Unfortunately, Irish fans of Melt probably won’t get a show too soon, since the band tours chiefly on the Northeast, playing their own rooms as well as supporting larger acts. 

“The optimum is two weekends a month — we haven’t necessarily maintained that at all times, but last fall we did a couple gigs a month,” said Greenzeig. “We did our first extended run of shows this summer, which was a great experience.” On their recent run of shows this weekend, Melt played in Portsmouth, New Hampshire, opened for Sammy Rae and the Friends in New York and played with New York City favorite Lawrence (the soul-pop duo of brother and sister Gracie and Clyde Lawrence, who attended The Dalton School with Dickstein and Stewart-Frommer). 

“We’ve been lucky enough that in most of the shows we’ve played so far, the people there are there to see us,” said Dickstein. “Now that we have some bigger bills as supporting acts, I’m curious to see how it’ll be. It’s a different thing to have to play a show and win people over versus having people already there to see you.” However, it seems Melt has indeed won over the rooms they’ve played — the band is in high demand. “We just confirmed and announced two more shows with Sammy Rae in Northhampton and Boston in February, which will be really cool,” said Dickstein.

Balancing studying with touring, however, can sometimes be tricky. “I just got off the phone with our sax player Nick [Sare] because his professor just announced a few days ago that he has a midterm on Thursday, which is the day we have to leave for a show,” said Dickstein. “He just texted me saying that he’s going to office hours to see if he can get it moved.” While some members of Melt study music, many pursue other interests — Greenzeig is a political science and history major, while Dickstein studies English and government. “In general, professors have been very understanding,” said Dickstein. “If I go to my professor’s office hours and I tell them I can’t come to class because I’m flying to Texas, they’re like ‘Oh, that’s dope.’ They find it cool,” added Greenzeig.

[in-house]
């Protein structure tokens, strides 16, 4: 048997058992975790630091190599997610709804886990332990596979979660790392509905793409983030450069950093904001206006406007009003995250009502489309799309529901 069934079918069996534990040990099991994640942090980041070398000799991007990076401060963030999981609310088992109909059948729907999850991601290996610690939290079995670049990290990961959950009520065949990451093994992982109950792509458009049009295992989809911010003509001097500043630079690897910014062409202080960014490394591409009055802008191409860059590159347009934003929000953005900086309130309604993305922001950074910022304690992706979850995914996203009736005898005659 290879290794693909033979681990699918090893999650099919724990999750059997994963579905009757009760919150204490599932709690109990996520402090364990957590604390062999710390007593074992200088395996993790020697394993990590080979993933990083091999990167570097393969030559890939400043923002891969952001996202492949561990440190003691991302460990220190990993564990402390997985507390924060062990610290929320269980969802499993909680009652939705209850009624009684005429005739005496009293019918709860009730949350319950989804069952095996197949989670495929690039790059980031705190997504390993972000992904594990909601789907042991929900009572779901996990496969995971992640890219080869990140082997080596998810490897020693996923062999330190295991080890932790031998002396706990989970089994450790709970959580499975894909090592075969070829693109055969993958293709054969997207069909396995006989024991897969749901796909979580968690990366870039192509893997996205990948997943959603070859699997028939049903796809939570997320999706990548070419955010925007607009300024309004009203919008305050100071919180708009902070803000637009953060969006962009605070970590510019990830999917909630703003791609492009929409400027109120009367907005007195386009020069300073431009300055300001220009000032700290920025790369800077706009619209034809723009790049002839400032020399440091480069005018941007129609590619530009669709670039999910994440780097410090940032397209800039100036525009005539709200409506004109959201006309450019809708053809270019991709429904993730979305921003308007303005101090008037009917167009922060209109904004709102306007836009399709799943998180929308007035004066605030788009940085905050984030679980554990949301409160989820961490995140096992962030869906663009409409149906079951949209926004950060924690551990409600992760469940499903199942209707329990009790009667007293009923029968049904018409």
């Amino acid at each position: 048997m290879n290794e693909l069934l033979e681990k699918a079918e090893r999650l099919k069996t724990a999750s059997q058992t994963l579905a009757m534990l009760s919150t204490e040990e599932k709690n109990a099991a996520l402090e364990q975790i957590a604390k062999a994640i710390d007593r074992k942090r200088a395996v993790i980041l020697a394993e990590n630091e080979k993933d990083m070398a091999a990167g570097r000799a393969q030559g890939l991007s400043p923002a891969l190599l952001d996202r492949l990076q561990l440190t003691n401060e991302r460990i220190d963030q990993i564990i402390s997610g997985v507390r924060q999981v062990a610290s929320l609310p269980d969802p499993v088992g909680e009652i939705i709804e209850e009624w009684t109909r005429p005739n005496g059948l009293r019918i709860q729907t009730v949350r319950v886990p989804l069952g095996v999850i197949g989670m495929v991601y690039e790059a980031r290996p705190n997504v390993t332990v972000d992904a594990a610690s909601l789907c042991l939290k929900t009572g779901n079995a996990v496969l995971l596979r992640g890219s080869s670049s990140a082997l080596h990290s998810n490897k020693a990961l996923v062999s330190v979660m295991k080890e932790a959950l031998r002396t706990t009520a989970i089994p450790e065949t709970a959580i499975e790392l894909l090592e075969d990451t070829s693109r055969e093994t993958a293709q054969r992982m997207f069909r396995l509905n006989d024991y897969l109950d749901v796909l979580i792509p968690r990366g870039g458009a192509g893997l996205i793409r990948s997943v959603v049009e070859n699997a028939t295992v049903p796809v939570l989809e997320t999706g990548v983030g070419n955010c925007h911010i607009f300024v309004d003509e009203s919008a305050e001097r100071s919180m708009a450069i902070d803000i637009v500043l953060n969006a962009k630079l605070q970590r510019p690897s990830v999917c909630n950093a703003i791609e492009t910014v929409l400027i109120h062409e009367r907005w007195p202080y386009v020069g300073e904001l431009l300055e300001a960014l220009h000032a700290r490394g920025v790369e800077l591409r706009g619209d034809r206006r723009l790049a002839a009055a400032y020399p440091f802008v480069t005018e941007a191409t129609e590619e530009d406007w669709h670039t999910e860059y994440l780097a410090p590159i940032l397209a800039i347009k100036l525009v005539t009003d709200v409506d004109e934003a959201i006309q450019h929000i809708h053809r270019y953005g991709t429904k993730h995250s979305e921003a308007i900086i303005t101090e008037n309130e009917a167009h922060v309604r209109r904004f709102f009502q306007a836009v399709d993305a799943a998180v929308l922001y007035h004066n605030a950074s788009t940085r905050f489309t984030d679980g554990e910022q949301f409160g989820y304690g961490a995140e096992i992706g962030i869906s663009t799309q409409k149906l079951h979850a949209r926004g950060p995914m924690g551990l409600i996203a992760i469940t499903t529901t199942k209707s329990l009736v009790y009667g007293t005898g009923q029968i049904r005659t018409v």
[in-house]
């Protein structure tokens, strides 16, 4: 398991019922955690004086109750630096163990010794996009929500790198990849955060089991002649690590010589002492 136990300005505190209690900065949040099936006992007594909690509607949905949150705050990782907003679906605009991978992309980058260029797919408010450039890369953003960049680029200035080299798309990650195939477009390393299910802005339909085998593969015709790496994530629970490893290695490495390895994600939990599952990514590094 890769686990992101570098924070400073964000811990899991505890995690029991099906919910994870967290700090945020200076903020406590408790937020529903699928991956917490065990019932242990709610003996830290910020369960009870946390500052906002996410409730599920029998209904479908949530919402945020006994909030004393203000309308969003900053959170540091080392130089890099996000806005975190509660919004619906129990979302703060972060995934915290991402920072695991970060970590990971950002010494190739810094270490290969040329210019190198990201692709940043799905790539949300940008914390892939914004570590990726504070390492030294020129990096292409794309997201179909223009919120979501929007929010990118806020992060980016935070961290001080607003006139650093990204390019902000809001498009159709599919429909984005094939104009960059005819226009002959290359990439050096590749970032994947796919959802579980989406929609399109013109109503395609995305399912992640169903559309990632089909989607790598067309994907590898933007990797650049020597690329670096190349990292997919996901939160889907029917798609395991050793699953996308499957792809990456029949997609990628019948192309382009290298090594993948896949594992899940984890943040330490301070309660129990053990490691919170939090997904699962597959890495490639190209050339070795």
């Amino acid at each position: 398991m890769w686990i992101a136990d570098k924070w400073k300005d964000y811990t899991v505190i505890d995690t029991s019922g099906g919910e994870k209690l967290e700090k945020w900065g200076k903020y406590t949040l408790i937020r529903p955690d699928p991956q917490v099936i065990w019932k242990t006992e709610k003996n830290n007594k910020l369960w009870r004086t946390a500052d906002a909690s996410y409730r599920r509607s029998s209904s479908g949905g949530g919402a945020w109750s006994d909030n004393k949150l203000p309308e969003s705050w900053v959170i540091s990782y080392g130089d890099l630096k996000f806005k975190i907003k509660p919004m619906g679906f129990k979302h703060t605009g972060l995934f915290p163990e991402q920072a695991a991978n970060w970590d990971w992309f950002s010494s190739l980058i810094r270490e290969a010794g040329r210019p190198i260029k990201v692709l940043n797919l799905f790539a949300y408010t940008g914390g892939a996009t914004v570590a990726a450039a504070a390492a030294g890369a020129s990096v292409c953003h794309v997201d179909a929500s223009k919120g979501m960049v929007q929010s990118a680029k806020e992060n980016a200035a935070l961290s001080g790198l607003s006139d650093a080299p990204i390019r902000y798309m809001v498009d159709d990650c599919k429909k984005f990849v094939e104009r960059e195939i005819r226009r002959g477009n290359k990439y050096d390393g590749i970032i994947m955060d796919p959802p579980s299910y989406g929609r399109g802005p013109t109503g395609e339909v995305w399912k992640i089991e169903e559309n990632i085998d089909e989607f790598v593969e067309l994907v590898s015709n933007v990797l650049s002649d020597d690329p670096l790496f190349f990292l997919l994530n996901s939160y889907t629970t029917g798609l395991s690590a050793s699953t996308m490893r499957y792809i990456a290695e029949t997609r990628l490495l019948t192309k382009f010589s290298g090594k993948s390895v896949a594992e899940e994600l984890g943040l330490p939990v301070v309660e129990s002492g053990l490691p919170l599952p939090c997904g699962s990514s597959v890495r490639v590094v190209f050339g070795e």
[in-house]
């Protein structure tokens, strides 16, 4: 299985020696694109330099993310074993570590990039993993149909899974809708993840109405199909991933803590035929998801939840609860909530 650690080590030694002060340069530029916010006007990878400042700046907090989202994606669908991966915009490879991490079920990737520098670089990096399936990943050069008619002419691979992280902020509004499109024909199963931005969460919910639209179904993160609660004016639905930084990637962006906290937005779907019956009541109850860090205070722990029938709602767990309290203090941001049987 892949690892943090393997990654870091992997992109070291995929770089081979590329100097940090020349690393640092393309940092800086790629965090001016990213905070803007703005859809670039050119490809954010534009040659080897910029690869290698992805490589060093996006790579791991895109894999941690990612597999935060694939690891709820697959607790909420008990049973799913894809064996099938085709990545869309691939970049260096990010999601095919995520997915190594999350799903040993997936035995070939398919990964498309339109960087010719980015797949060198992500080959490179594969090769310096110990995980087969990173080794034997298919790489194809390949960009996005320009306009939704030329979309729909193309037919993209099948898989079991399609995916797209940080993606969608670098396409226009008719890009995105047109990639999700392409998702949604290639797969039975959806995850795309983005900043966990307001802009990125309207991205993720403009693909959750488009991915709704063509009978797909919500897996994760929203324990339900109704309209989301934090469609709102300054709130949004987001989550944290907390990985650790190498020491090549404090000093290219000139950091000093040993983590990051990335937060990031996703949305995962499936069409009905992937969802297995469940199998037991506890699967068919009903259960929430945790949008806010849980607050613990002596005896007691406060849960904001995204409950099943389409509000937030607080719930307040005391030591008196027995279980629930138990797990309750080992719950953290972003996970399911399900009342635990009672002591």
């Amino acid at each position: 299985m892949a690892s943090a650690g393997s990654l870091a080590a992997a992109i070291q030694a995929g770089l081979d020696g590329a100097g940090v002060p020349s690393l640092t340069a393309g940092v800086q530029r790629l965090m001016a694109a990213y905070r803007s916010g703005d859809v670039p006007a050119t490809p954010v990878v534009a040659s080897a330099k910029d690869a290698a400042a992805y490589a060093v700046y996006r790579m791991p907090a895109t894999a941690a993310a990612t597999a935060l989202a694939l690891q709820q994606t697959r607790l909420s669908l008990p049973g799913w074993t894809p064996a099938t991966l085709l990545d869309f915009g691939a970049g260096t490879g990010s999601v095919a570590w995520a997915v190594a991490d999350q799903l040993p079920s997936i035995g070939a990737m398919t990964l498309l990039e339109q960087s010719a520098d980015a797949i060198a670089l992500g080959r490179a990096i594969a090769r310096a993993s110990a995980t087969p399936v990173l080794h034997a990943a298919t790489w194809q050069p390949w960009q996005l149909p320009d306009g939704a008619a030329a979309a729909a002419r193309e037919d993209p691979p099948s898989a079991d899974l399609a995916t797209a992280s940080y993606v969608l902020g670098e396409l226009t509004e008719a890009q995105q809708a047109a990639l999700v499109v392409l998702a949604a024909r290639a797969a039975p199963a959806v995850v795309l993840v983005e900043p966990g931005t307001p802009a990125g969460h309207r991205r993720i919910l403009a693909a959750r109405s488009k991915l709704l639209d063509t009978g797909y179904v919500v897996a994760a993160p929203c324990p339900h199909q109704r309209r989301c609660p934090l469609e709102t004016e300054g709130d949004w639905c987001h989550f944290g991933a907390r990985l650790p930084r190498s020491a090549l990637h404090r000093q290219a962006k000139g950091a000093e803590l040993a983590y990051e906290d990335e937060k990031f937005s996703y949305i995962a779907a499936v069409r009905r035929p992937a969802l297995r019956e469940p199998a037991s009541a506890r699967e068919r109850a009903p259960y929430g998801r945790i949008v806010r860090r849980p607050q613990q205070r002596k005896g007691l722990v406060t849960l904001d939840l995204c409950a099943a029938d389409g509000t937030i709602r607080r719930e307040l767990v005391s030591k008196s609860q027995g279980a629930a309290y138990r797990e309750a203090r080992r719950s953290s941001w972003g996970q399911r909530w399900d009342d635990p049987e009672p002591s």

With “Stupid in Love,” Melt is hoping to demonstrate that they can play in many different styles. “The whole Lawrence, Sammy Rae thing is a very specific world. But I think “Stupid in Love” shows a different side of us as well — we have a cool diversity in our background that might land us bills not only with soul pop bands but with indie or rock or psychedelic bands,” said Dickstein. “We’re trying to corrupt Eric,” confided Greenzeig, who, as a Phish fan, wholeheartedly welcomes the jamming side of Melt. “Being introduced to the jam band world was very exciting to me. I listen to a lot of Stevie Wonder, but also to folk music — Leonard Cohen, that kind of thing.” “The night before Eric came in with ‘Stupid In Love,’ we were talking about Leonard Cohen on the subway,” said Greenzeig. Dickstein replied,“Please, God, don’t even say Leonard Cohen’s name in that context.” “Well it’s important to know that’s what we were kicking around,” said Greenzeig. 

With folk, jazz, R&B and soul influences, Melt has created a sound for itself that goes beyond soul-pop or rock, infusing its listeners with the energy it brings to every song. While Melt hopes to release an EP by next year, their recorded music is only half of their sound — as a vibrant jam band, their live shows are where Melt truly shines.  “Even more so than the energy of the crowd, what makes a difference is how we’re feeling onstage. Since such a big part of our shows are improvisation and reacting to each other, our best shows are always when we’re in a great mood and got dinner together before the show, hung out, then we get on stage and we have the best time,” said Dickstein. Greenzeig agrees: “Over the summer, at our show at the Mercury Lounge, I felt like I was floating.”